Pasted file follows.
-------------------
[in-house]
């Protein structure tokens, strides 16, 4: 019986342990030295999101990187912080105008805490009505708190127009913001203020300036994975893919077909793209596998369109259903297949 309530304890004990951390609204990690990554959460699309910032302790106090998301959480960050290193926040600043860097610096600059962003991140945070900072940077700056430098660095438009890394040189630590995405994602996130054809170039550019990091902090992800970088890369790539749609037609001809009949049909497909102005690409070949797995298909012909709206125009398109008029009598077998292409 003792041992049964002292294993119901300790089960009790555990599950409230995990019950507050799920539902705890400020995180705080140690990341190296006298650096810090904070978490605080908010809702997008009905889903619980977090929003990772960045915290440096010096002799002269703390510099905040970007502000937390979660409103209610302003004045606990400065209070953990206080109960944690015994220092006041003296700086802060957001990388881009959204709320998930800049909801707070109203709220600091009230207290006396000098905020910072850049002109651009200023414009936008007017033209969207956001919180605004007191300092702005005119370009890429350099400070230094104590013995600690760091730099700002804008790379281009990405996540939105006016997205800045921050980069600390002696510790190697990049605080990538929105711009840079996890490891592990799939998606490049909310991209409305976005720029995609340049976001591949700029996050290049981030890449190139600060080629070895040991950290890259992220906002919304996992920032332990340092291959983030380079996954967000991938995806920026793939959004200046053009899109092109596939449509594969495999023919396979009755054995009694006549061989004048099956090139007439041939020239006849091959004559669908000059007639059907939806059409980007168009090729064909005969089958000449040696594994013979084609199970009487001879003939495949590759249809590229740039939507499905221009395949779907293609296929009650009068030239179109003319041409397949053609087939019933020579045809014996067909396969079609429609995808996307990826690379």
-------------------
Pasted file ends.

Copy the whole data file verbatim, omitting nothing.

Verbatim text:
[in-house]
């Protein structure tokens, strides 16, 4: 019986342990030295999101990187912080105008805490009505708190127009913001203020300036994975893919077909793209596998369109259903297949 309530304890004990951390609204990690990554959460699309910032302790106090998301959480960050290193926040600043860097610096600059962003991140945070900072940077700056430098660095438009890394040189630590995405994602996130054809170039550019990091902090992800970088890369790539749609037609001809009949049909497909102005690409070949797995298909012909709206125009398109008029009598077998292409 003792041992049964002292294993119901300790089960009790555990599950409230995990019950507050799920539902705890400020995180705080140690990341190296006298650096810090904070978490605080908010809702997008009905889903619980977090929003990772960045915290440096010096002799002269703390510099905040970007502000937390979660409103209610302003004045606990400065209070953990206080109960944690015994220092006041003296700086802060957001990388881009959204709320998930800049909801707070109203709220600091009230207290006396000098905020910072850049002109651009200023414009936008007017033209969207956001919180605004007191300092702005005119370009890429350099400070230094104590013995600690760091730099700002804008790379281009990405996540939105006016997205800045921050980069600390002696510790190697990049605080990538929105711009840079996890490891592990799939998606490049909310991209409305976005720029995609340049976001591949700029996050290049981030890449190139600060080629070895040991950290890259992220906002919304996992920032332990340092291959983030380079996954967000991938995806920026793939959004200046053009899109092109596939449509594969495999023919396979009755054995009694006549061989004048099956090139007439041939020239006849091959004559669908000059007639059907939806059409980007168009090729064909005969089958000449040696594994013979084609199970009487001879003939495949590759249809590229740039939507499905221009395949779907293609296929009650009068030239179109003319041409397949053609087939019933020579045809014996067909396969079609429609995808996307990826690379």